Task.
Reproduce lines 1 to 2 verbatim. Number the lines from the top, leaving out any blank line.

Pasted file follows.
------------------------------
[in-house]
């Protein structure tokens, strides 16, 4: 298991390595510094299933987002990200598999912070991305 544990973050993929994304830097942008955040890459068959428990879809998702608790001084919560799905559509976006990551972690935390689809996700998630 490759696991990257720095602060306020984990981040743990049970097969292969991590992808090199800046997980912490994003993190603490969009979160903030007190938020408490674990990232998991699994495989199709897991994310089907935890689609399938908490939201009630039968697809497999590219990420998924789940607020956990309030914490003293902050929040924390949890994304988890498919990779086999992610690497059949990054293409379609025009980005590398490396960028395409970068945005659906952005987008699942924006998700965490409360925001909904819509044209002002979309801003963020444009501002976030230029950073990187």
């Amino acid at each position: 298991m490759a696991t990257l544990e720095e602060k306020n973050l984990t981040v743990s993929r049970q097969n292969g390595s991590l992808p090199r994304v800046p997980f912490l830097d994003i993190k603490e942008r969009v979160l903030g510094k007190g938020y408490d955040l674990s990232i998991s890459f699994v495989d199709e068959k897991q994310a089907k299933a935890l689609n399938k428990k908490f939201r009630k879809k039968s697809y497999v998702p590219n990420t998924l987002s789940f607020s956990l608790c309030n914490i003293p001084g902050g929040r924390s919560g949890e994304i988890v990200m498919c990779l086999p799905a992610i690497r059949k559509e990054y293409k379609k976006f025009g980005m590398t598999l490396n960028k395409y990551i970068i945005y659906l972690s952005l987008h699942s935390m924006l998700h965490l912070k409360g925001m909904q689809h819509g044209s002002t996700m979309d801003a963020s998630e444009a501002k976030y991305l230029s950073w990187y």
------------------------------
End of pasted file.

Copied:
[in-house]
């Protein structure tokens, strides 16, 4: 298991390595510094299933987002990200598999912070991305 544990973050993929994304830097942008955040890459068959428990879809998702608790001084919560799905559509976006990551972690935390689809996700998630 490759696991990257720095602060306020984990981040743990049970097969292969991590992808090199800046997980912490994003993190603490969009979160903030007190938020408490674990990232998991699994495989199709897991994310089907935890689609399938908490939201009630039968697809497999590219990420998924789940607020956990309030914490003293902050929040924390949890994304988890498919990779086999992610690497059949990054293409379609025009980005590398490396960028395409970068945005659906952005987008699942924006998700965490409360925001909904819509044209002002979309801003963020444009501002976030230029950073990187």